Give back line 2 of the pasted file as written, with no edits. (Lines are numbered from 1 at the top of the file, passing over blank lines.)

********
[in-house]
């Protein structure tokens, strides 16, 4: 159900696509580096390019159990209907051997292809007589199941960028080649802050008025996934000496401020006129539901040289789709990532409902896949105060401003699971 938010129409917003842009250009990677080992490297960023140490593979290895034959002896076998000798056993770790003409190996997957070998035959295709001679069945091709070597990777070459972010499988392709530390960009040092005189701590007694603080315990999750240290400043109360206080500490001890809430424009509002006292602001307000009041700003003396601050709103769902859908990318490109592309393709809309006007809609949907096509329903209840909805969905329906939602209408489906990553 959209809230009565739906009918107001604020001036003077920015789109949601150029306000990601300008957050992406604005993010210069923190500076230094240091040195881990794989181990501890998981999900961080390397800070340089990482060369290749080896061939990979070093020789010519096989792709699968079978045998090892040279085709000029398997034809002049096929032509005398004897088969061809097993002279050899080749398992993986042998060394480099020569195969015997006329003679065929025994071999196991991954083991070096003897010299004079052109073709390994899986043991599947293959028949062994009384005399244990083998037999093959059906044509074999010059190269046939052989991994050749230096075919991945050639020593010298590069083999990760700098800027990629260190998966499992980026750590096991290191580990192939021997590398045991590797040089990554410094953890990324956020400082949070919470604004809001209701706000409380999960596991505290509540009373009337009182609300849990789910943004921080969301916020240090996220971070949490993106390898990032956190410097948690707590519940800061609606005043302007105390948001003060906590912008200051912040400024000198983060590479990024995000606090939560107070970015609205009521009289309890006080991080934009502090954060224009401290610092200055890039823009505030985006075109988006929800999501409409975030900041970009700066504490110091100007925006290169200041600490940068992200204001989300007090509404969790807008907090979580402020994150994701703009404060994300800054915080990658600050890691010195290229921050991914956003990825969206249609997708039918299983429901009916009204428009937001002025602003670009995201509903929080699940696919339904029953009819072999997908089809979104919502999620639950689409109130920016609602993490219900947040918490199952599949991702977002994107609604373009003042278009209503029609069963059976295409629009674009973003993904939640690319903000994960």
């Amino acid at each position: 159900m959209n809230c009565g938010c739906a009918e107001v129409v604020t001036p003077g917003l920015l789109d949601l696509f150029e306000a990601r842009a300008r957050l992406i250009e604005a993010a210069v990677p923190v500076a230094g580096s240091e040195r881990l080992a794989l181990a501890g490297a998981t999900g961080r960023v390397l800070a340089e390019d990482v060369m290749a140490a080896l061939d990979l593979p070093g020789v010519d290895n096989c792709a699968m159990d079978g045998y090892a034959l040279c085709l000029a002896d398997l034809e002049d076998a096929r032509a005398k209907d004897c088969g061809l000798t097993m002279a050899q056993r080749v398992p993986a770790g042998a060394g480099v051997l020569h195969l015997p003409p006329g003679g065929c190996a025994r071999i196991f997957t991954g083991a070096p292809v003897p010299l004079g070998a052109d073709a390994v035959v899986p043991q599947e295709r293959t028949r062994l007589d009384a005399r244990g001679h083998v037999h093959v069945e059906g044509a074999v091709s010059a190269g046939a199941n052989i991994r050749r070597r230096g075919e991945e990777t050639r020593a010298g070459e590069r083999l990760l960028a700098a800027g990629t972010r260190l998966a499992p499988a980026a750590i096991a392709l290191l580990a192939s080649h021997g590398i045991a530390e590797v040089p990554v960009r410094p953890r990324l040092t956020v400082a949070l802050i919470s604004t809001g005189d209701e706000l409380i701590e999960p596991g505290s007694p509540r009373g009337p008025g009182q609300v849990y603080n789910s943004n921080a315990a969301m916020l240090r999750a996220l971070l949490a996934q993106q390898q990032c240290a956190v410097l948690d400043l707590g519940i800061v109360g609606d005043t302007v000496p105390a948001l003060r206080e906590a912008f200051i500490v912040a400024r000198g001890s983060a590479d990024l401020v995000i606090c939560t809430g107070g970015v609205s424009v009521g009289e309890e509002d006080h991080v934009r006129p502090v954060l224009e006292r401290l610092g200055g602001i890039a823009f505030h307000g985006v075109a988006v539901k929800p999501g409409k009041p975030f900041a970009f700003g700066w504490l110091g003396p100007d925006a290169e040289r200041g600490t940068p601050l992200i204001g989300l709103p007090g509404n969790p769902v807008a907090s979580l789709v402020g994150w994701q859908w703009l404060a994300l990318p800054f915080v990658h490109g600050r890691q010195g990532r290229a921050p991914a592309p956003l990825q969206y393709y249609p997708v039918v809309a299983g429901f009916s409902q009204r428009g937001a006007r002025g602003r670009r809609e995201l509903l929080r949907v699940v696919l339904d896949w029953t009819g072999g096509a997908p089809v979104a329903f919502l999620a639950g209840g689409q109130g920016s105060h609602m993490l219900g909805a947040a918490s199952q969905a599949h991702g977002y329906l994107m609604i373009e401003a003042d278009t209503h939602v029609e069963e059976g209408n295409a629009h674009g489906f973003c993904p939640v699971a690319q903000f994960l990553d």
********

């Protein structure tokens, strides 16, 4: 159900696509580096390019159990209907051997292809007589199941960028080649802050008025996934000496401020006129539901040289789709990532409902896949105060401003699971 938010129409917003842009250009990677080992490297960023140490593979290895034959002896076998000798056993770790003409190996997957070998035959295709001679069945091709070597990777070459972010499988392709530390960009040092005189701590007694603080315990999750240290400043109360206080500490001890809430424009509002006292602001307000009041700003003396601050709103769902859908990318490109592309393709809309006007809609949907096509329903209840909805969905329906939602209408489906990553 959209809230009565739906009918107001604020001036003077920015789109949601150029306000990601300008957050992406604005993010210069923190500076230094240091040195881990794989181990501890998981999900961080390397800070340089990482060369290749080896061939990979070093020789010519096989792709699968079978045998090892040279085709000029398997034809002049096929032509005398004897088969061809097993002279050899080749398992993986042998060394480099020569195969015997006329003679065929025994071999196991991954083991070096003897010299004079052109073709390994899986043991599947293959028949062994009384005399244990083998037999093959059906044509074999010059190269046939052989991994050749230096075919991945050639020593010298590069083999990760700098800027990629260190998966499992980026750590096991290191580990192939021997590398045991590797040089990554410094953890990324956020400082949070919470604004809001209701706000409380999960596991505290509540009373009337009182609300849990789910943004921080969301916020240090996220971070949490993106390898990032956190410097948690707590519940800061609606005043302007105390948001003060906590912008200051912040400024000198983060590479990024995000606090939560107070970015609205009521009289309890006080991080934009502090954060224009401290610092200055890039823009505030985006075109988006929800999501409409975030900041970009700066504490110091100007925006290169200041600490940068992200204001989300007090509404969790807008907090979580402020994150994701703009404060994300800054915080990658600050890691010195290229921050991914956003990825969206249609997708039918299983429901009916009204428009937001002025602003670009995201509903929080699940696919339904029953009819072999997908089809979104919502999620639950689409109130920016609602993490219900947040918490199952599949991702977002994107609604373009003042278009209503029609069963059976295409629009674009973003993904939640690319903000994960």